A specialist in cloud-computing, Amazon Web Services, network security, TCP/IP network protocols embedded systems and Linux kernel drivers, Chris has more than 20 years' experience building commercially successful products. "With increased concerns around security and privacy, blockchain is a transformative technology," said Tom Bush, owner at Tom Bush Consulting and Dragonchain Advisory Board member. "Dragonchain is positioned to be a notable player in this sector."

About Dragonchain
Dragonchain simplifies the integration of real business applications on a blockchain and provides features such as easy integration, protection of business data and operations, currency agnosticism, and multi-currency support. The company also provides professional services to build-out development and successful tokenization ecosystems with long term value utilizing an incubation model.

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A Victory For Bitcoin

A Victory For Bitcoin

 

While Bitcoin remains highly speculative

– I think it can continue to strengthen from here.  Bitcoin is so volatile that I want to reiterate my belief that it only belongs in your portfolio as part of your highly speculative allocation (link).  I also think it is worth reviewing my 3 Rules of Bitcoin (link).

The bullish case is that Bitcoin survived the recent bearish case so well.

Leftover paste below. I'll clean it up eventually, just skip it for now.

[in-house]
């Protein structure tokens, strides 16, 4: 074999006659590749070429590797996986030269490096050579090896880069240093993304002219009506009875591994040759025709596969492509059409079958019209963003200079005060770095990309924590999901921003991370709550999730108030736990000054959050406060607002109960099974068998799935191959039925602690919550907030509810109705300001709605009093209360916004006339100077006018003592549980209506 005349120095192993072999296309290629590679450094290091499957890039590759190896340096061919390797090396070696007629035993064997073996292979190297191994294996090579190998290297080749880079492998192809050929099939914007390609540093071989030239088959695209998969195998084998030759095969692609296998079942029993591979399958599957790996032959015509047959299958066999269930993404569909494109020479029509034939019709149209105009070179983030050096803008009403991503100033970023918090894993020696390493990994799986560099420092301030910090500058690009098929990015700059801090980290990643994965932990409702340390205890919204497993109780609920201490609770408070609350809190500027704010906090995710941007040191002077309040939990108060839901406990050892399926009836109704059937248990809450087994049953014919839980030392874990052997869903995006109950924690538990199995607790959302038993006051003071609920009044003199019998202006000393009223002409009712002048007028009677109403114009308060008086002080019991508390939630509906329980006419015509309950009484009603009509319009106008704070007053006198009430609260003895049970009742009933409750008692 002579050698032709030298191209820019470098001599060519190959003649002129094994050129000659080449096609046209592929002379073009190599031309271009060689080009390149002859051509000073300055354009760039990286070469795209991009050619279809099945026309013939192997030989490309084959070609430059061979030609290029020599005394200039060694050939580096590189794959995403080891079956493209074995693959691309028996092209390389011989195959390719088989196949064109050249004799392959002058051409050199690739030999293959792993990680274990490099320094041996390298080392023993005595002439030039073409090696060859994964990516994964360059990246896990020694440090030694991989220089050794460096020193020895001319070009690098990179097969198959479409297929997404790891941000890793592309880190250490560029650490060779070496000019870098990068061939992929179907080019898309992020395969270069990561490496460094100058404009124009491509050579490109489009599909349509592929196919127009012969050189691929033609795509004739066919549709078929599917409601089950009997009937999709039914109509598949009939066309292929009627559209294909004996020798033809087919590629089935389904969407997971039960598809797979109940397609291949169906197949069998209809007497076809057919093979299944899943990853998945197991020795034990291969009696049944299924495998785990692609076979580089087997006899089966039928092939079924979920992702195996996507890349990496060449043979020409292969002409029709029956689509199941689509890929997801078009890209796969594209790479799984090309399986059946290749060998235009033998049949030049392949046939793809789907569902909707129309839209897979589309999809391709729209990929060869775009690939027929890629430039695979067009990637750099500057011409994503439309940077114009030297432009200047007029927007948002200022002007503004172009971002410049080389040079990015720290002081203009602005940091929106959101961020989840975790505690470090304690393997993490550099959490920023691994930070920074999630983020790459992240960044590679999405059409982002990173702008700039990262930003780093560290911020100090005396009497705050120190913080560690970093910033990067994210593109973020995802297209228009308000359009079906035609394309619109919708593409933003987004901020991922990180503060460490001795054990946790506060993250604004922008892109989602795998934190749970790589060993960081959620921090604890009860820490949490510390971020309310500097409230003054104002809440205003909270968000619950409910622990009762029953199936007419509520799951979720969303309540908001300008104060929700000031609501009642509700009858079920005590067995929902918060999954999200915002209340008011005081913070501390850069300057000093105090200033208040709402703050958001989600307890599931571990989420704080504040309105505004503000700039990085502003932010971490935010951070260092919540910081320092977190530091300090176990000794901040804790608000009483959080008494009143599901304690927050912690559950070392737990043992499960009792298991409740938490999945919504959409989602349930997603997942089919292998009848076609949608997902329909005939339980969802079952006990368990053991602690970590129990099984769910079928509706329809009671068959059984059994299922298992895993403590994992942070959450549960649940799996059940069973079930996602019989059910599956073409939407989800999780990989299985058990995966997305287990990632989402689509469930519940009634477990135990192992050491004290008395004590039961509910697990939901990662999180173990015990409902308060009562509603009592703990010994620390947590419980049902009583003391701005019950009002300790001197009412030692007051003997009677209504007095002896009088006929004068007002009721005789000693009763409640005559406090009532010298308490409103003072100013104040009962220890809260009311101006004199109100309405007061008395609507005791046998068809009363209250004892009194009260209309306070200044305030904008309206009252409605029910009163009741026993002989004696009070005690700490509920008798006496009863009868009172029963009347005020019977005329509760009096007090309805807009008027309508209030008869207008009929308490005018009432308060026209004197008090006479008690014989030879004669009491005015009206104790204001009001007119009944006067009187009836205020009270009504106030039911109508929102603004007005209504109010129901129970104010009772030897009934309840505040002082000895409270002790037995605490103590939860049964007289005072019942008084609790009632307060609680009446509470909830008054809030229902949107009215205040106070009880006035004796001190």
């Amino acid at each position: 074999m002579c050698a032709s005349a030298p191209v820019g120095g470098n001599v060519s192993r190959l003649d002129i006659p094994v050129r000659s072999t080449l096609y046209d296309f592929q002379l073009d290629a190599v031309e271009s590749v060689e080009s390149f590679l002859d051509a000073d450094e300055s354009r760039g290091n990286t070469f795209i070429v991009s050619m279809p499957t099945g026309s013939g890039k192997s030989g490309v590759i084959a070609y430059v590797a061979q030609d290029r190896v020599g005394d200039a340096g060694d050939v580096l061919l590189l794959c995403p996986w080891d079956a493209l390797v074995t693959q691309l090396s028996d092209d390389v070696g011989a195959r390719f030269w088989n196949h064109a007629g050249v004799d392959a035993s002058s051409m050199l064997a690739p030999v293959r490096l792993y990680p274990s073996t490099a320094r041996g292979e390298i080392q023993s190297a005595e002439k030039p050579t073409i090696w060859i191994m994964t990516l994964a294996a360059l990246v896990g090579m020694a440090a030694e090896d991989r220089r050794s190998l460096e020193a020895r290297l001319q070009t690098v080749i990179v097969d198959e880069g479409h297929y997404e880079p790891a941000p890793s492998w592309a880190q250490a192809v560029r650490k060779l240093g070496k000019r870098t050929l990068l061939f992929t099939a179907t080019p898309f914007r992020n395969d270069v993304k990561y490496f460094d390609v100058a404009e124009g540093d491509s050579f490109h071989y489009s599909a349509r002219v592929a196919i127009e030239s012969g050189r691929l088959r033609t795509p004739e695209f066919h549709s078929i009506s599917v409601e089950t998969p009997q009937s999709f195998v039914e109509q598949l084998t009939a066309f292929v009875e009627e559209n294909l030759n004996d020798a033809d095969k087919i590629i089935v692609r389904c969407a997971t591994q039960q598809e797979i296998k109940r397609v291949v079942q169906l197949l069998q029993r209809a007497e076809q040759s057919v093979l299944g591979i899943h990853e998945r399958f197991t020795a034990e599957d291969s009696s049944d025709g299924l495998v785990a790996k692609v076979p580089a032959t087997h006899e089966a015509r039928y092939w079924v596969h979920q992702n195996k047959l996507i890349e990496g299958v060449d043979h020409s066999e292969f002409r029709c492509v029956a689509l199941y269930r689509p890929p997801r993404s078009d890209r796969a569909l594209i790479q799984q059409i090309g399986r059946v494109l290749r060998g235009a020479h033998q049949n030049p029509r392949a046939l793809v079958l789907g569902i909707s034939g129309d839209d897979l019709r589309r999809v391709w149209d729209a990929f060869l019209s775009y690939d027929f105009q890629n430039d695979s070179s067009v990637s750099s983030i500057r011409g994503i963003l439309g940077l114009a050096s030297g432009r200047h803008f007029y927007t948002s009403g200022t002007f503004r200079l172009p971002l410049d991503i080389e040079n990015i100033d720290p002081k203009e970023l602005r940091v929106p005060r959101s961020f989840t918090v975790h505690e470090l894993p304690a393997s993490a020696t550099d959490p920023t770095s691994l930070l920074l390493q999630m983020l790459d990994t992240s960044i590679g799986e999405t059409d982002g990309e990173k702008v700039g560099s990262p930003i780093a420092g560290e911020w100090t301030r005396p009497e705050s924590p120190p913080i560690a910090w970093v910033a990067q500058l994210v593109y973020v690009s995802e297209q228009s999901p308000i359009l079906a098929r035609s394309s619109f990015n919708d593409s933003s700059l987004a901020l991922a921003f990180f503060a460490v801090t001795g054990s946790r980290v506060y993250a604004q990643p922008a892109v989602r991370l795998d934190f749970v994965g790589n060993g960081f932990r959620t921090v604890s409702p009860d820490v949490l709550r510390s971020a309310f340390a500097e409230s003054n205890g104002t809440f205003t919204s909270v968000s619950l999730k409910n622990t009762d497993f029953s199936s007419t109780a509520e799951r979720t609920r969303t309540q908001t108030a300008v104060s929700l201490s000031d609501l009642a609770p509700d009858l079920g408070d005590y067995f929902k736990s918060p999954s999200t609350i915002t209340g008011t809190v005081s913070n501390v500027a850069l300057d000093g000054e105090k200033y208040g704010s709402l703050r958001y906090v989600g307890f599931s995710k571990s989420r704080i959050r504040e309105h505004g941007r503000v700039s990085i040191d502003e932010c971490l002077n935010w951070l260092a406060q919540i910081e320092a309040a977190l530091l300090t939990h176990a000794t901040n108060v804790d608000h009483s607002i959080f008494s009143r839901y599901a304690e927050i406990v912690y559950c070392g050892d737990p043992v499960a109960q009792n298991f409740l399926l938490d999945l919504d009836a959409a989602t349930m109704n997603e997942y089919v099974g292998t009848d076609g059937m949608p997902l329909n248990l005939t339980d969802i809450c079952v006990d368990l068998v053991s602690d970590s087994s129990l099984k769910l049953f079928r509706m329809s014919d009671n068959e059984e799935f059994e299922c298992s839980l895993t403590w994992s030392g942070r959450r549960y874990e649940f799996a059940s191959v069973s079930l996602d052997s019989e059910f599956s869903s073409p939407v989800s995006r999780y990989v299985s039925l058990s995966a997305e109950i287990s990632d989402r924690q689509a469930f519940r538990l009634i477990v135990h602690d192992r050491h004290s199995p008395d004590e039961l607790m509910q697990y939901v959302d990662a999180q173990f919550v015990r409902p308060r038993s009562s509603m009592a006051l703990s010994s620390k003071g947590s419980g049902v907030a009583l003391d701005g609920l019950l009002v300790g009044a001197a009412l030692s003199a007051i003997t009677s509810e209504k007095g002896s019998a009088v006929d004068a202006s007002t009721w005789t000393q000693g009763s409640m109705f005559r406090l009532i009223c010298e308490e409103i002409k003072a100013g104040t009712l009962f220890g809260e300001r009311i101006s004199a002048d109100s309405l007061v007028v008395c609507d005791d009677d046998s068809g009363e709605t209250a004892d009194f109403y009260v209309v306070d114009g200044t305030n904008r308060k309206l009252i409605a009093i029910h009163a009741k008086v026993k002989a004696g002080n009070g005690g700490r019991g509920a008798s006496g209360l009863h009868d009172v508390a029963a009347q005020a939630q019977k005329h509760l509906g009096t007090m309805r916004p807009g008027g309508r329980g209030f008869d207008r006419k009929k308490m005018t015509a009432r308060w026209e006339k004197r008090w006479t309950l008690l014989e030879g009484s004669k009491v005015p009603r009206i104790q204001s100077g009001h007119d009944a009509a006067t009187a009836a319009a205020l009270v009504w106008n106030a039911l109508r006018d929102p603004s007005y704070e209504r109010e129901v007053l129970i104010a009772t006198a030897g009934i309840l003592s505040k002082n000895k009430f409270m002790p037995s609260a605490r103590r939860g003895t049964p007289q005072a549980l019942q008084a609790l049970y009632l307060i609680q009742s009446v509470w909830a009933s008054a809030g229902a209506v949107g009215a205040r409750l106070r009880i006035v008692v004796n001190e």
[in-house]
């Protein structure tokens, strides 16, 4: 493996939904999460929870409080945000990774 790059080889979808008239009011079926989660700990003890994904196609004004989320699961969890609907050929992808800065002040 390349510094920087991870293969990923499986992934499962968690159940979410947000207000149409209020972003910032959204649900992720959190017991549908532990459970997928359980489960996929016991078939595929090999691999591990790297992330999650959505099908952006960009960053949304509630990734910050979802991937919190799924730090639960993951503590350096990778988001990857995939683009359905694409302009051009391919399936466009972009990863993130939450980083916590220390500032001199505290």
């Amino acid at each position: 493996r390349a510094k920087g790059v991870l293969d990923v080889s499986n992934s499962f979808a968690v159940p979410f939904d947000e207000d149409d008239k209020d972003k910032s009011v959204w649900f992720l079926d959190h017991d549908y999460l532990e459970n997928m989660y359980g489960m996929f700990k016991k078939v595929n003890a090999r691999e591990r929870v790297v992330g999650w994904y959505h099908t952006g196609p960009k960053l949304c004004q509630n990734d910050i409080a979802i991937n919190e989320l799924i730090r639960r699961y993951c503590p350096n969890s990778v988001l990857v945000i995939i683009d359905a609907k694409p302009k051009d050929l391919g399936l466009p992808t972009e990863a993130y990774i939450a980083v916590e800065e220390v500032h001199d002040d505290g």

Back on September 15th it appeared to me as though not only China, but a number of public figures were trying to crack down on Bitcoin (link).  It was successful at first, as Bitcoin continued its decline, dropping from over $5,000 to as low as $3,000.  Bitcoin has rebounded sharply since then. The ‘evangelists’ of bitcoin argue that the fact it isn't controlled by governments is precisely why you should own it.  Bitcoin is meant to be function outside of the realm of central banks and governments.  Bitcoin seems to have navigated this recent crackdown with great success.

By passing the recent test with flying colors, Bitcoin should attract some new investors.  There are many investors who have watched the rally in cryptocurrencies from the sidelines because they have concerns about the ability of cryptocurrencies to deliver as advertised.  It seems likely that some of these investors will dip their toe in the water now – creating new demand for cryptocurrencies in the near term. This additional new demand should help keep prices rising. If there were easier ways for 'mainstream' investors to get involved in Bitcoin (like ETFs) the rally would be even stronger.

The cynic in me, needs to point out that many people have strong incentives to prop up the price of Bitcoin.  Bitcoin miners, in particular, come to mind.  Bitcoin mining remains very profitable at these prices.  In a world where there are no rules (Rule #2 of my 3 Rules of Bitcoin) we have to consider that some of this rebound may be driven by those who have the most to gain.  That incentive and risk of manipulation is always an issue in thinly traded markets, but I think it is an even greater concern in the sometimes murky world of cryptocurrencies.While I still don't have a strong conviction on the long term viability of cryptocurrencies, I do think it is impressive that they recovered from this China crackdown, which is positive for prices in the near term.

Chuck Reynolds


Marketing Dept
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Finance Gurus Who Believe Bitcoin May Be Worthless

Finance Gurus
Who Believe Bitcoin May Be Worthless

It may be the year of the cryptocurrency,
but not everyone's a fan.